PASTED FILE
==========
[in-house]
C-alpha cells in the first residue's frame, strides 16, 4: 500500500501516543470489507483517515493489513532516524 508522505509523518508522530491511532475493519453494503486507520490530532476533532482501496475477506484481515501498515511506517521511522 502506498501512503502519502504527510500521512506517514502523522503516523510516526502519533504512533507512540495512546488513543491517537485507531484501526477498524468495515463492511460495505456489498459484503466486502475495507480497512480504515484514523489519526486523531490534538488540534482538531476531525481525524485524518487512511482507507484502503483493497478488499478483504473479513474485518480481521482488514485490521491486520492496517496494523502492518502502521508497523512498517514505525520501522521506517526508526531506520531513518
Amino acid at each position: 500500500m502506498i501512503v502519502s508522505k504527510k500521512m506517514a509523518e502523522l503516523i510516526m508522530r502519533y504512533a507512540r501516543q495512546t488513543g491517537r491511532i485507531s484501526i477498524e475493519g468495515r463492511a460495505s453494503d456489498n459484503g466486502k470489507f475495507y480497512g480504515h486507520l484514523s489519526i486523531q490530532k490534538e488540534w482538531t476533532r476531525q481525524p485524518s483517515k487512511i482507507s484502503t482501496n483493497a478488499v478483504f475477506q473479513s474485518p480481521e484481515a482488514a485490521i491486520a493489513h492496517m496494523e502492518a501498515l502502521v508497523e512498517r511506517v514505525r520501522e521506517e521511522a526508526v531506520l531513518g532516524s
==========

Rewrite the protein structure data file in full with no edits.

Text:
[in-house]
C-alpha cells in the first residue's frame, strides 16, 4: 500500500501516543470489507483517515493489513532516524 508522505509523518508522530491511532475493519453494503486507520490530532476533532482501496475477506484481515501498515511506517521511522 502506498501512503502519502504527510500521512506517514502523522503516523510516526502519533504512533507512540495512546488513543491517537485507531484501526477498524468495515463492511460495505456489498459484503466486502475495507480497512480504515484514523489519526486523531490534538488540534482538531476531525481525524485524518487512511482507507484502503483493497478488499478483504473479513474485518480481521482488514485490521491486520492496517496494523502492518502502521508497523512498517514505525520501522521506517526508526531506520531513518
Amino acid at each position: 500500500m502506498i501512503v502519502s508522505k504527510k500521512m506517514a509523518e502523522l503516523i510516526m508522530r502519533y504512533a507512540r501516543q495512546t488513543g491517537r491511532i485507531s484501526i477498524e475493519g468495515r463492511a460495505s453494503d456489498n459484503g466486502k470489507f475495507y480497512g480504515h486507520l484514523s489519526i486523531q490530532k490534538e488540534w482538531t476533532r476531525q481525524p485524518s483517515k487512511i482507507s484502503t482501496n483493497a478488499v478483504f475477506q473479513s474485518p480481521e484481515a482488514a485490521i491486520a493489513h492496517m496494523e502492518a501498515l502502521v508497523e512498517r511506517v514505525r520501522e521506517e521511522a526508526v531506520l531513518g532516524s